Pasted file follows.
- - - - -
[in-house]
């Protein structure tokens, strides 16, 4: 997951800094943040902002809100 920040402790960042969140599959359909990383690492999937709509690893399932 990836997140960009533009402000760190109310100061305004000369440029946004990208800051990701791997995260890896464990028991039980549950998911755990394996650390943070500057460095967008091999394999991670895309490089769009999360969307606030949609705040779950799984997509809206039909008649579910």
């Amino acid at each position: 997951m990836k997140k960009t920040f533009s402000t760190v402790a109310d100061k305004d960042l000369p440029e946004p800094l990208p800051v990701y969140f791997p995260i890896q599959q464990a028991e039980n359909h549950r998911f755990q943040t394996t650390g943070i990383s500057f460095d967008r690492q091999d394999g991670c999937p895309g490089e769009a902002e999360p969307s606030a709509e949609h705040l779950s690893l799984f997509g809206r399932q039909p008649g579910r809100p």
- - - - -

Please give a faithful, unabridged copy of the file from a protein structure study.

[in-house]
């Protein structure tokens, strides 16, 4: 997951800094943040902002809100 920040402790960042969140599959359909990383690492999937709509690893399932 990836997140960009533009402000760190109310100061305004000369440029946004990208800051990701791997995260890896464990028991039980549950998911755990394996650390943070500057460095967008091999394999991670895309490089769009999360969307606030949609705040779950799984997509809206039909008649579910």
């Amino acid at each position: 997951m990836k997140k960009t920040f533009s402000t760190v402790a109310d100061k305004d960042l000369p440029e946004p800094l990208p800051v990701y969140f791997p995260i890896q599959q464990a028991e039980n359909h549950r998911f755990q943040t394996t650390g943070i990383s500057f460095d967008r690492q091999d394999g991670c999937p895309g490089e769009a902002e999360p969307s606030a709509e949609h705040l779950s690893l799984f997509g809206r399932q039909p008649g579910r809100p």